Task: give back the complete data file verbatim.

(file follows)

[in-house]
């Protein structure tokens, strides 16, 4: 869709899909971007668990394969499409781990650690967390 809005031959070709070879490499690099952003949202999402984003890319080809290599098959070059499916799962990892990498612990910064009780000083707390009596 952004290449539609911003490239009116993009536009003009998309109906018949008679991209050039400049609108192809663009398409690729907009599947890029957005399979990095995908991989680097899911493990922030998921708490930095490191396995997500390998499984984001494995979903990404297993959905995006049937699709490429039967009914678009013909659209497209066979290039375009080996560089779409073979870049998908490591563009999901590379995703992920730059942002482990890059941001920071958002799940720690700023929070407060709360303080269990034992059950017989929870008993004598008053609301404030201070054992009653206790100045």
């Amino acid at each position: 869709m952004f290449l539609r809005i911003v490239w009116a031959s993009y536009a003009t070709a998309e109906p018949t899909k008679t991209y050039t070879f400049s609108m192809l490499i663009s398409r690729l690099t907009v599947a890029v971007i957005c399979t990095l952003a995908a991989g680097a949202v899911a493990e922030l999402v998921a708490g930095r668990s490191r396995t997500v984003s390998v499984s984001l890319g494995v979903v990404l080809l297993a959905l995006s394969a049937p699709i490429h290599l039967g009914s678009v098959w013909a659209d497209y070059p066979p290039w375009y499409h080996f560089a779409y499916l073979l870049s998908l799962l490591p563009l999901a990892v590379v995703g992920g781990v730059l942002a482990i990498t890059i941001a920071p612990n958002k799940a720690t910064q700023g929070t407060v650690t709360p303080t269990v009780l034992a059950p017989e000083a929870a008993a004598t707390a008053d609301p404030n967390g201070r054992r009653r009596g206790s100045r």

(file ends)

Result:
[in-house]
């Protein structure tokens, strides 16, 4: 869709899909971007668990394969499409781990650690967390 809005031959070709070879490499690099952003949202999402984003890319080809290599098959070059499916799962990892990498612990910064009780000083707390009596 952004290449539609911003490239009116993009536009003009998309109906018949008679991209050039400049609108192809663009398409690729907009599947890029957005399979990095995908991989680097899911493990922030998921708490930095490191396995997500390998499984984001494995979903990404297993959905995006049937699709490429039967009914678009013909659209497209066979290039375009080996560089779409073979870049998908490591563009999901590379995703992920730059942002482990890059941001920071958002799940720690700023929070407060709360303080269990034992059950017989929870008993004598008053609301404030201070054992009653206790100045």
């Amino acid at each position: 869709m952004f290449l539609r809005i911003v490239w009116a031959s993009y536009a003009t070709a998309e109906p018949t899909k008679t991209y050039t070879f400049s609108m192809l490499i663009s398409r690729l690099t907009v599947a890029v971007i957005c399979t990095l952003a995908a991989g680097a949202v899911a493990e922030l999402v998921a708490g930095r668990s490191r396995t997500v984003s390998v499984s984001l890319g494995v979903v990404l080809l297993a959905l995006s394969a049937p699709i490429h290599l039967g009914s678009v098959w013909a659209d497209y070059p066979p290039w375009y499409h080996f560089a779409y499916l073979l870049s998908l799962l490591p563009l999901a990892v590379v995703g992920g781990v730059l942002a482990i990498t890059i941001a920071p612990n958002k799940a720690t910064q700023g929070t407060v650690t709360p303080t269990v009780l034992a059950p017989e000083a929870a008993a004598t707390a008053d609301p404030n967390g201070r054992r009653r009596g206790s100045r």